Prices for these services vary considerably but generally do not exceed $300. Thumbtack, an online service that matches customers with professionals, cites [1] a price to write a CV for a new graduate at $159, and the price for rewriting an existing CV at $127.

Physician search firms may also offer to review your CV and in some cases even write it for you. However, be sure to check whether or not they may have experience in this; some do not have much experience in this area.

Your Cover Letter

The cover letter that is sent with the CV and the first paragraph of the CV are good places to differentiate yourself from other candidates. Here, you can highlight skills that employers look for—such as teamwork, leadership, problem-solving, and technological skills—that don't fit into the standard structure of a CV.

This is also a great place to note your interest in the location. Perhaps you grew up or went to school there. Such ties are highly prized by employers, and really need to be prominently presented when you apply for a job.

The cover letter or opening paragraph is also a place to humanize yourself. You can mention some personal interests, hobbies, and special interests. However, bringing up too many personal interests gives the impression that you're more interested in your lifestyle than in practicing medicine.

Tips for Writing Your Cover Letter

Create a template. Then you can add material for a specific recruiter. Thoroughly proofread each cover letter before sending it off.

Start your letter with a name. "To whom it may concern" is a generic salutation that will elicit a generic response. Take time to look for the proper name to send the letter to.

Be enthusiastic. Try to convey your passion for medicine, helping patients, and working for this employer. But don't sound desperate, even if the job sounds like a once-in-a-million opportunity. Employers want to choose you on your merits.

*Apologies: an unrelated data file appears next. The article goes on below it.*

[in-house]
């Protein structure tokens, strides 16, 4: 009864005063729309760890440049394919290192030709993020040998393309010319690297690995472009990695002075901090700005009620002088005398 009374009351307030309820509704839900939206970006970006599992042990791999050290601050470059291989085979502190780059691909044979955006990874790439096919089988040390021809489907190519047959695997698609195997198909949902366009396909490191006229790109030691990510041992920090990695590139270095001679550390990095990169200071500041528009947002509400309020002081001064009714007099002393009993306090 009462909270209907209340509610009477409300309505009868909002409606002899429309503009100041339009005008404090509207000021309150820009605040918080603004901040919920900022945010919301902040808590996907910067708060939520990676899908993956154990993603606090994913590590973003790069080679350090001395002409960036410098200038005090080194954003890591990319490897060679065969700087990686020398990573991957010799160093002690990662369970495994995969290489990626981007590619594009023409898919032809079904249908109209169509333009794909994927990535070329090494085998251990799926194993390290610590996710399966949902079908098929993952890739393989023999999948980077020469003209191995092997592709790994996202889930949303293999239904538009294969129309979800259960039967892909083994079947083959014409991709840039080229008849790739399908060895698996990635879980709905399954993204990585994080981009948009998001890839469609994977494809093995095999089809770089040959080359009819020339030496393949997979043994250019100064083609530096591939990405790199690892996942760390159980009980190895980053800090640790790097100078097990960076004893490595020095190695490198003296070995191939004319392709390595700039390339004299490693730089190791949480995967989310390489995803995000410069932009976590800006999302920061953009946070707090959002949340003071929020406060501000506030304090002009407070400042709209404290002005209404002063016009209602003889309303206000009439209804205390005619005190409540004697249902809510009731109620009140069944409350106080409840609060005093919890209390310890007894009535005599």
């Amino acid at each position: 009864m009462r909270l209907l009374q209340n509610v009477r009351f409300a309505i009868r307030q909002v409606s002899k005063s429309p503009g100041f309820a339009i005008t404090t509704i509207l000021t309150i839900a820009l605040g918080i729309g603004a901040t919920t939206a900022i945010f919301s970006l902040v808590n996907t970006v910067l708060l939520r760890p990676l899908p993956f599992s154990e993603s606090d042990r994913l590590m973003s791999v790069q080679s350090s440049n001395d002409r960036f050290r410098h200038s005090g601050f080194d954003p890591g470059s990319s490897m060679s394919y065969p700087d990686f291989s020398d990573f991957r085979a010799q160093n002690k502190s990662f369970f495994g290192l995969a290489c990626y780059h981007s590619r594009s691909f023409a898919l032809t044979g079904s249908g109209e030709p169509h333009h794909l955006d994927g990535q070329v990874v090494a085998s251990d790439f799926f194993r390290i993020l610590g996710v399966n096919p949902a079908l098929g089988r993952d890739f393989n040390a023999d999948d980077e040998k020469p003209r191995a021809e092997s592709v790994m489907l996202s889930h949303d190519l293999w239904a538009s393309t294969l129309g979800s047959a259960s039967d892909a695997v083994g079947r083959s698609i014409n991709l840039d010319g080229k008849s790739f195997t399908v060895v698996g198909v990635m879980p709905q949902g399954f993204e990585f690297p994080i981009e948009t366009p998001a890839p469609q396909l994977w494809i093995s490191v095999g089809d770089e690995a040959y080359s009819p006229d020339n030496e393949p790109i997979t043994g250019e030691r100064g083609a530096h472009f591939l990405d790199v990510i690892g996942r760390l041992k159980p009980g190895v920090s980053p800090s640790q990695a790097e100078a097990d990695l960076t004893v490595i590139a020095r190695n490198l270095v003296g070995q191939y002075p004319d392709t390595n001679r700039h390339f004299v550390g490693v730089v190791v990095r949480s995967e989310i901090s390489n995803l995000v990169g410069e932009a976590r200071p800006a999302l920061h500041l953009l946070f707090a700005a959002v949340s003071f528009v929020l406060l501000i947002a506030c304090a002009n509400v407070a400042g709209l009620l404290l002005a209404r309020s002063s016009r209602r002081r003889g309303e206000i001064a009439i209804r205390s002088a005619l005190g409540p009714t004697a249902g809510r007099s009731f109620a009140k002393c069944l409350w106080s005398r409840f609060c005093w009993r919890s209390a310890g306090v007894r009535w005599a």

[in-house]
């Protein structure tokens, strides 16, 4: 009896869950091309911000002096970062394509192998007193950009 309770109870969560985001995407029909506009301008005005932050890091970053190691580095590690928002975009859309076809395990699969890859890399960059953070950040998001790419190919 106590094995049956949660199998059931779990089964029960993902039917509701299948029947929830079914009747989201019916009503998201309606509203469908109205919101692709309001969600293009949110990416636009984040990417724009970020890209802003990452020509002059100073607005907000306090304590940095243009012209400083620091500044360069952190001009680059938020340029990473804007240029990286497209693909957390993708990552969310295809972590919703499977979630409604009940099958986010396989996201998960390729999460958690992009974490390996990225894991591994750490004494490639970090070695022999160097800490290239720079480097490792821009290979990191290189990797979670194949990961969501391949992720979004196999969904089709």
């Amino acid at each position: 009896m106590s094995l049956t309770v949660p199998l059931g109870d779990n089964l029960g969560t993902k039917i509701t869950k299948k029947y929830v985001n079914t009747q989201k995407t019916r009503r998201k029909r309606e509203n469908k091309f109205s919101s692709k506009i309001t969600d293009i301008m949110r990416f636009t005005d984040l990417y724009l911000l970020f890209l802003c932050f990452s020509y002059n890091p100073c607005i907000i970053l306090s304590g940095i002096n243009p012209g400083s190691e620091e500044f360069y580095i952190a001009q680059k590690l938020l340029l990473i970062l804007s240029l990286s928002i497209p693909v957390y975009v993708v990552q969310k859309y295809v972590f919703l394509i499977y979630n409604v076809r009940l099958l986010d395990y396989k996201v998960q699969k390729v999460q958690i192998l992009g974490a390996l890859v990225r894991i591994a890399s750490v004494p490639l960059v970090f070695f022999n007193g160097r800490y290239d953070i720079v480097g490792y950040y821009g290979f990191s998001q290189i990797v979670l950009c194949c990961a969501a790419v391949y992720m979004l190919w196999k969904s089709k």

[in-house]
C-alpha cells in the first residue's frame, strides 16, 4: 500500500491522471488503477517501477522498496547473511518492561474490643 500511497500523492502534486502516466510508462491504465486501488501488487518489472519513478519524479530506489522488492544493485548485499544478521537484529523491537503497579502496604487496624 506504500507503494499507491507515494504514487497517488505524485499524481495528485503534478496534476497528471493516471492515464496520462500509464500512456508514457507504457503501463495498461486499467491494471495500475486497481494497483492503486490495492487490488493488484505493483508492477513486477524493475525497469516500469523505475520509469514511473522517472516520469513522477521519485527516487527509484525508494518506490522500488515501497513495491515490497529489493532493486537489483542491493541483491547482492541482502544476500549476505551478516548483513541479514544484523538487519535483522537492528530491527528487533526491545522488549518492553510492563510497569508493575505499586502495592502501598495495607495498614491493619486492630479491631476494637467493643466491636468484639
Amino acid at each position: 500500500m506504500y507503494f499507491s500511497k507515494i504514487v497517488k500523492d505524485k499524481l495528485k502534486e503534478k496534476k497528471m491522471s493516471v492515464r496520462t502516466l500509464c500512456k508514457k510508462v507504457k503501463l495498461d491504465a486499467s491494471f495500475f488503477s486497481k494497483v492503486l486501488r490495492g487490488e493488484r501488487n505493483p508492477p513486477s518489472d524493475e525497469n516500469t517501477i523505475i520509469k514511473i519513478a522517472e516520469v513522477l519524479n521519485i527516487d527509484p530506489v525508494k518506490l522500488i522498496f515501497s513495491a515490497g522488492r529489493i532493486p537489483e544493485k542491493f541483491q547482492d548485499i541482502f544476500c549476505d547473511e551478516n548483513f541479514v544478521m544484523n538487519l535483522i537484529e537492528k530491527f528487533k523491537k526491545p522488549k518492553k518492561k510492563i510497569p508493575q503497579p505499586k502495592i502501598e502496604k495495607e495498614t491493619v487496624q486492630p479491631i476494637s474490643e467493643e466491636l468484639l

Keep it short. Limit the opening paragraph to three or four sentences, and the cover letter to three or four paragraphs. Like the CV, it shouldn't have any typos.

Sign off your cover letter. You might say something like, "Looking forward to hearing from you," and supply the best way to contact you, such as an email address or cell phone number.

Put a personal touch at end. Include a warm and friendly "P.S." that might highlight an unusual skill. For example: "P.S: I am also an amateur magician and will share how I can be a magical addition to your practice." Marketing research shows that many people will read your "P.S." before the body of the letter.

Sending Off Your CV and Cover Letter

In most cases, you can email or upload your CV onto a job website or an employer's site.It's a good idea to convert the document into a PDF file, so that it can't be changed accidentally when people open the file.

Don't post your CV everywhere. If your CV comes up all over the place, it doesn't look like you're much interested in any particular offering.

You could make an impression on employers by sending your CV in a letter to them.

Because everyone else is posting digital CVs, you could make an impression on employers by sending your CV in a letter to them. If you do this, use high-quality paper stock and send it by registered mail to make sure it arrived.

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Welcome! This article is part of a Medscape Physician Business Academy course, . Visit the Course Page to take the full course and receive a certificate.


Koushik Shaw, MD

| Disclosures | January 01, 2017

Authors and Disclosures


Koushik Shaw, MD

Urologist, Austin Urology Institute, Austin, Texas; Author, The Ultimate Guide to Finding the Right Job After Residency (McGraw-Hill Education, 2005)

Disclosure: Koushik Shaw, MD, has disclosed no relevant financial relationships.